New year, new adventures!
The joys of discovering new sights and sounds are what makes travelling so fun (and addictive).
Undoubtedly, another exciting thing about visiting a foreign country is the opportunity to indulge in scrumptious fare — and we all know how hard it is to keep our diets in check while on vacation. Thankfully, these countries make clean eating a lot easier:
Known for the art of Fika and history of Vikings, Sweden is one of the most health-conscious countries in the world. In fact, Sweden is among the top Nordic countries when it comes to life expectancy.
The Swedish diet is typically low-carb, high-fibre, and high in healthy fats. Rye bread is a staple in Sweden, alongside oily fish. In Sweden, you will also find an abundant array of local fruits such as rosehip, figs, and lingonberries (the same berries found in IKEA’s signature Swedish meatball jam). Swedes also love cheese, fermented milk, and vegetables. If you want to maintain your waistline while on holiday, Sweden is definitely a destination worth visiting.
Like Sweden, the ‘Land of the Rising Sun’ has one of the world’s highest life expectancy rates. The Okinawa prefecture alone is home to the world’s largest centenarian population, according to the Okinawa Centenarian Study. This could be attributed to the Okinawan tradition of “hara hachi bu” which is the practice of eating until you are 80 per cent full. This method of eating has been said to improve your digestive system and promote longevity.
The Japanese diet is well-rounded, with a combination of fresh seafood, meat, certain carbohydrates, fruits and vegetables. Japanese meals are typically prepared using the well-balanced “ichijyu sansai” principle: fish/meat, rice, a bowl of soup, and three vegetable dishes. Plus, the Japanese typically couple their meals with hot tea, which aids digestion and keeps you feeling satiated.
Egypt: the Land of Pharaohs and Pyramids!
In Egypt, the most common fare you’ll find is Mediterranean cuisine, which has been referred to as one of the healthiest in the world. This wholesome diet encompasses wholegrain cereals, fish, dairy, nuts, fresh fruit and vegetables. Instead of butter, olive oil is the preferred source of fat in this diet, and herbs and spices are used in place of salt. Some main dishes you’ll get to enjoy include couscous, hummus, falafel, and juicy kebabs. The bonus is the occasional glass of red wine as accompaniment.
If you’re feeling a little more adventurous, why not explore the faraway wildlife lands of West Africa? Take your pick from over a dozen countries within West Africa, including Senegal, Sierra Leone, Chad and Mali!
The West African diet comprises a wholesome mix of lean meat, vegetables, and cereal staples. West Africans also eat way less processed foods than Westerners and Europeans. Some popular dishes include dried and smoked fish, flavourful Jollof rice, as well as groundnut stew.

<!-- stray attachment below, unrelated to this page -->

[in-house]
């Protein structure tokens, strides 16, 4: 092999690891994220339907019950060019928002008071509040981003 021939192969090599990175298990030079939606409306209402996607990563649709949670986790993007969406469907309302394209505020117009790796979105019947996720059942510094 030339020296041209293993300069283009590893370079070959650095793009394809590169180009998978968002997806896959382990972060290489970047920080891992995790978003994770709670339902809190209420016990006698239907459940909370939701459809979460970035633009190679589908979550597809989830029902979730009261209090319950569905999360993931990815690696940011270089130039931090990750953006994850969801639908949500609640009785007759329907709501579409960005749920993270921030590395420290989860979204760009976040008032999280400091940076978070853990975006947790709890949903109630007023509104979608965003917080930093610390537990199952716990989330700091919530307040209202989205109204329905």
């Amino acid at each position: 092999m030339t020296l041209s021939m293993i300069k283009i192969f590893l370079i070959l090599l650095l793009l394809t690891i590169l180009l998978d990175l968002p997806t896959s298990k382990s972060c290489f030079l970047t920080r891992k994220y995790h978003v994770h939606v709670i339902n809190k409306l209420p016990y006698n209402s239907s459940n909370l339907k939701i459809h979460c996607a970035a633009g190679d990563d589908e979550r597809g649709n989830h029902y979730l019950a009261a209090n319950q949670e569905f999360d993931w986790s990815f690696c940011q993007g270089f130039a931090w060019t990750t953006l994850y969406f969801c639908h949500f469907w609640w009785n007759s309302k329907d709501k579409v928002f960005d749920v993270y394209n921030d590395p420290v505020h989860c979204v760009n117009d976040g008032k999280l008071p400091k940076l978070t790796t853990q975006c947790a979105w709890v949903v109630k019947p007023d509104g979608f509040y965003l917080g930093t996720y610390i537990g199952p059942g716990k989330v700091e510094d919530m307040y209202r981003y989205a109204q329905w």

Australia is famous for so many things: the Outback, kangaroos, amazing beaches, and gorgeous stars (hello, Chris Hemsworth). But what some might not know is that the country is also peppered with healthy eating joints and fresh fare. From hip cafes and Farmers’ Markets to salad bars and organic eateries, it’s generally easy to find healthy options (and Instagram-worthy meals) in Australia.
Iceland’s ample supply of fresh fish, specifically salmon and herring, means that you will get to enjoy plenty of omega-3 goodness! Aside from its many health benefits, omega-3 fatty acids can also help you to feel fuller for longer. Also, look out for the iconic Icelandic delicacy called Harðfiskur, which consists of dried fish and usually served with nutritious charcoal bread. Generally, Scandanavians also tend to consume high-quality, unrefined carbohydrates such as pumpernickel bread.
South Korea is bustling with pop culture and fashion trends, so it’s no surprise why many foreigners adore this Asian country.
Aside from that, South Korea is also a great place to find relatively healthy food. Kimchi, the most popular condiment to hail from the country, is served with almost every meal. The fermented vegetable concoction is loaded with gut-friendly probiotics, which supports your digestive system and adds fibre to your diet.
Another South Korean staple, Bibimbap is a nutritious dish comprising rice, meat, vegetables, eggs, and red pepper paste. South Koreans sure love their vegetables!
Vietnamese cuisine is fragrant and flavourful, due in large part to the variety of fresh herbs and vegetables in the recipes. Moreover, instead of frying with oils, the Vietnamese prefer to cook with water or broth. Indulge in Vietnam’s signature Pho (pronounced “fuh”), a hearty and aromatic broth noodle dish that’s flavoured with anti-inflammatory spices like ginger, star anise, and basil.
Forget the sinful nachos and Quesadilla dishes that we have come to know from Mexican restaurants in our own countries. In Mexico, you will find that the meals are a lot simpler, smaller, and more nutritious. Mexicans love eating stews, chilli bowls, and simple tacos, all of which are usually brimming with wholesome beans and spices.